One council, the Council of Hippo in 393, did in fact include the apocryphal books in the Old Testament.

Then during the same fourth century, the most notable objection to the Apocrypha came from St. Jerome when he was translating the Septuagint into Latin for his Latin Vulgate. Jerome’s Latin Vulgate became THE Bible for the church for well over a thousand years.

Jerome concluded there was a problem with the Apocrypha and advised against considering them as Scripture. Others disagreed, and the Council of Rome in 382 proceeded to include the Apocrypha in its list of canonical Scripture.

Then came the Council of Trent (which took place over multiple meetings from 1545 and 1563). It reiterated that the Roman Catholic Church considered the Apocrypha to be canonical Scripture.
Then when the Protestant Reformation took place, Martin Luther released his German Bible translation with the Apocrypha as a separate section. Luther apparently believed the Apocrypha “are not considered equal to the Holy Scriptures but are useful and good to read.”

Most Protestant denominations (including high church denominations like the Church of England) have agreed with this stance. The Apocrypha is useful in some ways, but not inspired Scripture.

So why Do We Reject the Apocrypha as genuine Scripture? Here are five of the clearest and simplest reasons:

1. Not enough manuscript evidence

One important question scholars ask when analyzing the Scripture canon is if books have supportive copies. So, if we were to find the additions the Apocrypha makes to Esther, Daniel, and the Psalms, we don’t have the manuscript evidence to make good historical cases for these additions as Scripture.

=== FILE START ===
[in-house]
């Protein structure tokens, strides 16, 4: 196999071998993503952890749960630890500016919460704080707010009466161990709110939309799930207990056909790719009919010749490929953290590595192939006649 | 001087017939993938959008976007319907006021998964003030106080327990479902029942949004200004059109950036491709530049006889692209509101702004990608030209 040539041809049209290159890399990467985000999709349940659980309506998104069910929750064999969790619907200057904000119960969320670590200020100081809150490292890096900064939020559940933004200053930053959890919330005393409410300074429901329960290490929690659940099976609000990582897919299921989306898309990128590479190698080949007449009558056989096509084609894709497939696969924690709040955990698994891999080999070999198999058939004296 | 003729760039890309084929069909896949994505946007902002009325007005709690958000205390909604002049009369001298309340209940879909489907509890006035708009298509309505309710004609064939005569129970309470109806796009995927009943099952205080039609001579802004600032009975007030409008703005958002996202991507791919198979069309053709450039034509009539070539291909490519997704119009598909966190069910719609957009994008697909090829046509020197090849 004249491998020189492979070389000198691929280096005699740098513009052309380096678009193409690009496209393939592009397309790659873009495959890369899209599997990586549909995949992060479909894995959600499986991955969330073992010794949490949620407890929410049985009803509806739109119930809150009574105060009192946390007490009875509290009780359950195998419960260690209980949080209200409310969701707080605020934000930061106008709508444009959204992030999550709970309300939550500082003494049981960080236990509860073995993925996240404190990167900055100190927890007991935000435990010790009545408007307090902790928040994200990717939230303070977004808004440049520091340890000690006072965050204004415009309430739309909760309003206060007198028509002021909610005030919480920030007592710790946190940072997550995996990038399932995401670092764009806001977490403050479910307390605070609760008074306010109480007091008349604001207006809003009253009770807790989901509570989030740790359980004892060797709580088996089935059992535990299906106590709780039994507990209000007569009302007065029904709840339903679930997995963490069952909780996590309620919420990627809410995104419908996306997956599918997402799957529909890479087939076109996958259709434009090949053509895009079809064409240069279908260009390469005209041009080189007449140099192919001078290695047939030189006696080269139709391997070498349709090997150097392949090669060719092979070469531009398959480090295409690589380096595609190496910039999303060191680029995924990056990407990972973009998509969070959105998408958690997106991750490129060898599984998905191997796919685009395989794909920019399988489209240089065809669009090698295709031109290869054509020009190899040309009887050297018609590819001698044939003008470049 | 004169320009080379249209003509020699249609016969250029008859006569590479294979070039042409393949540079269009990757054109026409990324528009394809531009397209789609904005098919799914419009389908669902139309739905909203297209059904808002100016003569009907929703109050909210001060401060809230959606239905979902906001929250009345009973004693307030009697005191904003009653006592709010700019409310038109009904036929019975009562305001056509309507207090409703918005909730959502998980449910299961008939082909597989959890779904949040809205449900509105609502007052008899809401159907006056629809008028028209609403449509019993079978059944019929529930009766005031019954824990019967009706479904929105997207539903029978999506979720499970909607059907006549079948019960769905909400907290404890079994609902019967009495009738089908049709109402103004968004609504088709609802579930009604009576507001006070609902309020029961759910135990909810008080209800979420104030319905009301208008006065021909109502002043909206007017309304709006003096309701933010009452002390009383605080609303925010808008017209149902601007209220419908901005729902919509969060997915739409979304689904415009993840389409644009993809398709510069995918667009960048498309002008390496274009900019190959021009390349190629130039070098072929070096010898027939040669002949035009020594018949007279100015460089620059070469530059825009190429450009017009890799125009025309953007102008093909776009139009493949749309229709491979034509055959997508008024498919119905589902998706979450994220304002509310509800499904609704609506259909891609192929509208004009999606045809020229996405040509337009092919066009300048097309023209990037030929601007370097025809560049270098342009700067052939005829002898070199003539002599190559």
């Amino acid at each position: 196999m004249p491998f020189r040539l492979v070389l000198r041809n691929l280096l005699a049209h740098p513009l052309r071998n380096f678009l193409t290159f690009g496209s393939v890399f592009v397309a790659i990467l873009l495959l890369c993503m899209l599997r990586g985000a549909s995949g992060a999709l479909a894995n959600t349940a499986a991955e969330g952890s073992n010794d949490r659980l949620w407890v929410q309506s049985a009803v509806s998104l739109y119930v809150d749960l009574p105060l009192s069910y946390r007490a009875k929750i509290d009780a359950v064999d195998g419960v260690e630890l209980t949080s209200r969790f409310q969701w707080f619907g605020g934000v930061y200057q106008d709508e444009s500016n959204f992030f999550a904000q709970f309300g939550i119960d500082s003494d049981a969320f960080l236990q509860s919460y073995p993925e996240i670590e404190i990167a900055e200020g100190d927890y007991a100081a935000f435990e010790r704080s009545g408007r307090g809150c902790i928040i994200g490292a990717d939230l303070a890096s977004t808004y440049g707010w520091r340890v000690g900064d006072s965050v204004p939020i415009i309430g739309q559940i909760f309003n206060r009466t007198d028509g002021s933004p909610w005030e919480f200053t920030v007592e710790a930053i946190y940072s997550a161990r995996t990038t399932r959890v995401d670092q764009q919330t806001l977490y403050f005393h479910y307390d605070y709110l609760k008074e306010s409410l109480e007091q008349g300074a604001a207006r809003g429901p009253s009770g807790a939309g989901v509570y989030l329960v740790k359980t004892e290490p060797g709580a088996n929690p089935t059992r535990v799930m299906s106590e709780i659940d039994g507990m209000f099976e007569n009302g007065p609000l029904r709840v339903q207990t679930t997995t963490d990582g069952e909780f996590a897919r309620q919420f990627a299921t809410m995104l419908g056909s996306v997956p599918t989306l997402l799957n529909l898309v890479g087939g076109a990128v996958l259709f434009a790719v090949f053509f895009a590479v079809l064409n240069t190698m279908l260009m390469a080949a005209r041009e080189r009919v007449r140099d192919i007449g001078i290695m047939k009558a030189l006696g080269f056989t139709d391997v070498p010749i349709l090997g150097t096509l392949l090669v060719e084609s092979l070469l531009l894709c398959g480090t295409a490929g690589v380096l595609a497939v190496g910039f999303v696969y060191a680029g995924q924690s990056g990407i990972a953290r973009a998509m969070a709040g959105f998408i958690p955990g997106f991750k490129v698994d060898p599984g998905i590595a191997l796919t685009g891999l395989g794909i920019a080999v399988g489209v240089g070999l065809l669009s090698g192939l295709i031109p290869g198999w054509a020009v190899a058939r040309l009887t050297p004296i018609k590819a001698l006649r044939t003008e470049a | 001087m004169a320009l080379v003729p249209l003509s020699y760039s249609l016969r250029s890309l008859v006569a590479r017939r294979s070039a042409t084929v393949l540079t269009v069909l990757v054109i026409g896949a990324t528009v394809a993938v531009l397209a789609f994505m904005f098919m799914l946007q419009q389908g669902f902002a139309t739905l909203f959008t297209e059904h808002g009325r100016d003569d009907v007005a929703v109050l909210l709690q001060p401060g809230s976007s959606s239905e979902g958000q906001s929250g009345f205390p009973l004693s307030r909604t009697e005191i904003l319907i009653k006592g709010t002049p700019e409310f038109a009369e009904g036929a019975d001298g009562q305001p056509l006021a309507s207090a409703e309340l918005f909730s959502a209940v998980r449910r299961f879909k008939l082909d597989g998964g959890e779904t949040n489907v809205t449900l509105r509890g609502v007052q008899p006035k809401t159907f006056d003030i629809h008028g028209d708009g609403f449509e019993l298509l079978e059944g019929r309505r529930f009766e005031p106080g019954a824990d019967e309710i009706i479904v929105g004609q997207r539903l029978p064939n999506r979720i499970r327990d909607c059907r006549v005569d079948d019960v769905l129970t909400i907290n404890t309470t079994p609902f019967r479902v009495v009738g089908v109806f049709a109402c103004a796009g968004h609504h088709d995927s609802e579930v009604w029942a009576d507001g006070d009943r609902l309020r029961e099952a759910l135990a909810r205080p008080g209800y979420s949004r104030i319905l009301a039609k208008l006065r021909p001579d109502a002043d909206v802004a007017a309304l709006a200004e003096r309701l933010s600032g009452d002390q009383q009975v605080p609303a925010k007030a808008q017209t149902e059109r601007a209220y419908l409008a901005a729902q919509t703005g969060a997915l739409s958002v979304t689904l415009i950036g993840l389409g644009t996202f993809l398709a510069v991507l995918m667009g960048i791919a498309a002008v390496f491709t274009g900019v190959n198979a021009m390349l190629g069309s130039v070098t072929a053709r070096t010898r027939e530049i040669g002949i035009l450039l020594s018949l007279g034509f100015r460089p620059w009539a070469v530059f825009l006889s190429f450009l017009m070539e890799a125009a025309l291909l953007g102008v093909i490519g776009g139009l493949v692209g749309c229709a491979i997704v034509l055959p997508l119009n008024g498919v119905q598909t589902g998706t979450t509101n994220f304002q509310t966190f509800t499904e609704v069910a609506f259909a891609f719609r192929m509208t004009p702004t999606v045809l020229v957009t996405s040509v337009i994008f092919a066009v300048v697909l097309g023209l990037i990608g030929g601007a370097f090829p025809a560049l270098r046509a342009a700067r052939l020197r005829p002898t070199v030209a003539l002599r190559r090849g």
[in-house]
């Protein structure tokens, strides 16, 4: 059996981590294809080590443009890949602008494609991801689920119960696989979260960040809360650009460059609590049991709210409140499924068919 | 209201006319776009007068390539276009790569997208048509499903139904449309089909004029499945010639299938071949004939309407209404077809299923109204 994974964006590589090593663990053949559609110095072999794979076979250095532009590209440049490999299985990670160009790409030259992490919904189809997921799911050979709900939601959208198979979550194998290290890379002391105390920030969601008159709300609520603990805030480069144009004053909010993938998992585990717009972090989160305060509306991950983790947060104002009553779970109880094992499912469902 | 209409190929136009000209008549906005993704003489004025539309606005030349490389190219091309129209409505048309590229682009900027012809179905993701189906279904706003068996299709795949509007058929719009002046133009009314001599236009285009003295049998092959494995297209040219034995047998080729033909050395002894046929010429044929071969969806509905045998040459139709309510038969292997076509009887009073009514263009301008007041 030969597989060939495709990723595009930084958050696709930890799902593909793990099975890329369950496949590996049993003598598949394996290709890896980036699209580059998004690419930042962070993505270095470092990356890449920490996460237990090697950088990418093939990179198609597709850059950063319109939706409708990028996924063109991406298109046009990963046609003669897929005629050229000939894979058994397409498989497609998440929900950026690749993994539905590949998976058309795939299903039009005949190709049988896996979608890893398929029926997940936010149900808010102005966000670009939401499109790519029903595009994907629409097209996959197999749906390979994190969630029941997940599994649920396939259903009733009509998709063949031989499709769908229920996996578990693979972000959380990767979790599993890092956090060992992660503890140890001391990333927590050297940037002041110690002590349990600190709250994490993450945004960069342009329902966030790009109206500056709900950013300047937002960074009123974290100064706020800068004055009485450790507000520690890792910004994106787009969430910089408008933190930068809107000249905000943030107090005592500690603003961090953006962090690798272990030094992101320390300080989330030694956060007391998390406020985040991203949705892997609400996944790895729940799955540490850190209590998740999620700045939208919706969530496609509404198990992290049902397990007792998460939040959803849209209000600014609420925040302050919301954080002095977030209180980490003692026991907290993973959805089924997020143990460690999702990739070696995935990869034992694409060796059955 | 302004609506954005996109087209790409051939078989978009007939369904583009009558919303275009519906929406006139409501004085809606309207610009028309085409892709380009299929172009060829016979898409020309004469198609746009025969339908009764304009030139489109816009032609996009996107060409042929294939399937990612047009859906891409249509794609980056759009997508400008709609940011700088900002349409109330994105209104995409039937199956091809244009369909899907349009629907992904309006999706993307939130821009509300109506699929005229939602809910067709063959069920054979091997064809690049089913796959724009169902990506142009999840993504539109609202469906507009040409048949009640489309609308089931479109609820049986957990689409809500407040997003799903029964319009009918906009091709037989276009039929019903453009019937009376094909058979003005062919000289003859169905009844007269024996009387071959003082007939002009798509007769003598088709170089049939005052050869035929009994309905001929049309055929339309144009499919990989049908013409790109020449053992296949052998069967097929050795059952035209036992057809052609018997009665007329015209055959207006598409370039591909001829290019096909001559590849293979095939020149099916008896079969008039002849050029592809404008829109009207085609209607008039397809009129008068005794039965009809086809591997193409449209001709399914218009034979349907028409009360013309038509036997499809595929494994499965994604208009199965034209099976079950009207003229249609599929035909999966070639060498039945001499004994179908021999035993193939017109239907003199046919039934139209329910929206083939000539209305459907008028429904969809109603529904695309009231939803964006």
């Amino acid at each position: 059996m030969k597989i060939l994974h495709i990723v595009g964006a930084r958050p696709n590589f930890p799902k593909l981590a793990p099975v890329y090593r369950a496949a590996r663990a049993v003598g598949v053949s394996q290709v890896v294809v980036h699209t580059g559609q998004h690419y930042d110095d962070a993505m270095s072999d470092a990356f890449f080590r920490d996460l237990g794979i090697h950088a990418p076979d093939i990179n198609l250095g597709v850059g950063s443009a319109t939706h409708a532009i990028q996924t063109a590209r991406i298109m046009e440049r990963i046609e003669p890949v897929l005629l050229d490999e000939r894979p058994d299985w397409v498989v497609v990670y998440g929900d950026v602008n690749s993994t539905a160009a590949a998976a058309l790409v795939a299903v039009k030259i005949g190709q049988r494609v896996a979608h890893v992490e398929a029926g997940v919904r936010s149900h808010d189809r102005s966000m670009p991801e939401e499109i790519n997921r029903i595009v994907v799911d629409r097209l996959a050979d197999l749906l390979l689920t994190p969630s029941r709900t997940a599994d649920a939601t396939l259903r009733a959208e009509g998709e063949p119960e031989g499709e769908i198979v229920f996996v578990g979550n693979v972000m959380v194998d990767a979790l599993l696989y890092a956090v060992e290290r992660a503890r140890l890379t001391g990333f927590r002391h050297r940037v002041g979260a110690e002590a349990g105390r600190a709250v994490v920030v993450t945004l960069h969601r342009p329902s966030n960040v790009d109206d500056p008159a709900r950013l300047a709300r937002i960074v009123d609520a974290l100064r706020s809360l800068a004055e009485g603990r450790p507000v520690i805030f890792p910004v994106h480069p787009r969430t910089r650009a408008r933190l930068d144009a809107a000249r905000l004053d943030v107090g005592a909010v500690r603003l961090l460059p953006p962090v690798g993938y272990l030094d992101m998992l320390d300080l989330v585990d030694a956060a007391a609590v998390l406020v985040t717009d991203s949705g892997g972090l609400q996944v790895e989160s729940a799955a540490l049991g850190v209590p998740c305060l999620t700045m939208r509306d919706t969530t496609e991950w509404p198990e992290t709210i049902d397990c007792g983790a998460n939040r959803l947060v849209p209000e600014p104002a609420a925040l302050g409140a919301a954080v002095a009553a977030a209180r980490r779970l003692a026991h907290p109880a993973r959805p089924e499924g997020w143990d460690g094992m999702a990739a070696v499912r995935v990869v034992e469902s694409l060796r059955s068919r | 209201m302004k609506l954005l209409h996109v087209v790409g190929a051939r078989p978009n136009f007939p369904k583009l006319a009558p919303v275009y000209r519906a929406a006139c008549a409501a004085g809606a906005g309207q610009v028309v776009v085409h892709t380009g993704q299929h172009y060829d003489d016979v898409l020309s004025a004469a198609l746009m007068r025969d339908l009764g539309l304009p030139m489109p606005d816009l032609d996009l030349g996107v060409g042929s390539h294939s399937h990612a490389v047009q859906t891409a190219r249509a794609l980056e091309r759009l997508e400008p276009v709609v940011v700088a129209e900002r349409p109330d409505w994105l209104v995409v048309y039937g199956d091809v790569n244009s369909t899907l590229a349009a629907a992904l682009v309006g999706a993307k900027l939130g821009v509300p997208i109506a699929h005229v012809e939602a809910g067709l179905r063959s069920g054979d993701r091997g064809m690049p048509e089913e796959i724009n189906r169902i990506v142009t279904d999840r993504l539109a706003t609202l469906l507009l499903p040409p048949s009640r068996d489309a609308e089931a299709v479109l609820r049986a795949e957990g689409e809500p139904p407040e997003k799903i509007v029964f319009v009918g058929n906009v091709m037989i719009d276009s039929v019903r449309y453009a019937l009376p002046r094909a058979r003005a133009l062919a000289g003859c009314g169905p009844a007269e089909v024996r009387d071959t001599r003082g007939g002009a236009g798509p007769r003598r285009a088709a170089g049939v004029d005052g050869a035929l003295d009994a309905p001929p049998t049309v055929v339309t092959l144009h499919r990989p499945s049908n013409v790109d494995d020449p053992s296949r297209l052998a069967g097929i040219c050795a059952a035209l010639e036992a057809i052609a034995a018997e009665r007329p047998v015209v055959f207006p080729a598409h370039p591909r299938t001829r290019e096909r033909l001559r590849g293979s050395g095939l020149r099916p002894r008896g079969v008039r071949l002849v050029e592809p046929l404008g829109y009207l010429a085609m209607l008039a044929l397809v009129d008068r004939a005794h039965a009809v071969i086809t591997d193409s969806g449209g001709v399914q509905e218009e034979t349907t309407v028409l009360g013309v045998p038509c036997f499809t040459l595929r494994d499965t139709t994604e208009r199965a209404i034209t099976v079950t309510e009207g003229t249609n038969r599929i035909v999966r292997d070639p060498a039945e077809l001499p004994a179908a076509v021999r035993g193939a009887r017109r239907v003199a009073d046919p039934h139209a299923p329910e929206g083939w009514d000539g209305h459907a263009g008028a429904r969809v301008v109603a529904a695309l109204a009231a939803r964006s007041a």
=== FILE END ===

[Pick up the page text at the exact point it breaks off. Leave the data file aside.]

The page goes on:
2. The canon was already closed

Hebrew Bible scholars believe that at a certain time (after Malachi) OT prophecy stopped. The apocryphal books were written after that period. So for them, the Apocrypha were interesting books, but not divinely inspired.

3. Tonal shifts

Some of the Apocryphal books are written in ways that don’t fit with the accepted Scriptural texts. For example, Carey A. Moore notes in an article for the Encyclopedia of Jewish Women that the additional scenes about Esther feel like “high drama” added by a later writer.

4. Thematic problems

Many of the Apocryphal books have themes or messages that don’t fit with the rest of Scripture. For example, the Book of Wisdom describes the soul as good but the body as bad, “a weight upon the soul” (Wisdom 9:15), and the Book of Tobit says that people can be saved by giving alms (Tobit 12:9).

5. Lack of apostolic evidence

One super important consideration is whether Jesus or the Apostles quoted from the Apocrypha and described them as Scripture. Jesus quoted or referred to Old Testament books many times (such as his discussions about the law in the Sermon the Mount), yet never quotes the Apocrypha.

Paul and other Apostles referred to and quoted the Old Testament many times too, but none of them quote the Apocrypha or describe them as Scripture. The closest we get to that is Jude referencing Enoch, which is not part of the Apocrypha.

So in summary, neither the book of Enoch nor the Apocrypha are inspired Scripture, and should not be authoritatively quoted as on the same level.